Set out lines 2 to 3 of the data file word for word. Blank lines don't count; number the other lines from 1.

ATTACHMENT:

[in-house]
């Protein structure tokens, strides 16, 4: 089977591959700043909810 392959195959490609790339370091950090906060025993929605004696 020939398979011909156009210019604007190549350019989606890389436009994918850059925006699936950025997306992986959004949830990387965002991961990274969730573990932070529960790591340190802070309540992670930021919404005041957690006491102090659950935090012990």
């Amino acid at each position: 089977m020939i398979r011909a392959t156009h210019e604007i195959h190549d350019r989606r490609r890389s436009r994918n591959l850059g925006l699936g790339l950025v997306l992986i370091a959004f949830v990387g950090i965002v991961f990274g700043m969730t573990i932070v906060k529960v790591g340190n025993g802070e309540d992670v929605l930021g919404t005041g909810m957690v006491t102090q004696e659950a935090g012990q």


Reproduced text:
């Protein structure tokens, strides 16, 4: 089977591959700043909810 392959195959490609790339370091950090906060025993929605004696 020939398979011909156009210019604007190549350019989606890389436009994918850059925006699936950025997306992986959004949830990387965002991961990274969730573990932070529960790591340190802070309540992670930021919404005041957690006491102090659950935090012990």
């Amino acid at each position: 089977m020939i398979r011909a392959t156009h210019e604007i195959h190549d350019r989606r490609r890389s436009r994918n591959l850059g925006l699936g790339l950025v997306l992986i370091a959004f949830v990387g950090i965002v991961f990274g700043m969730t573990i932070v906060k529960v790591g340190n025993g802070e309540d992670v929605l930021g919404t005041g909810m957690v006491t102090q004696e659950a935090g012990q």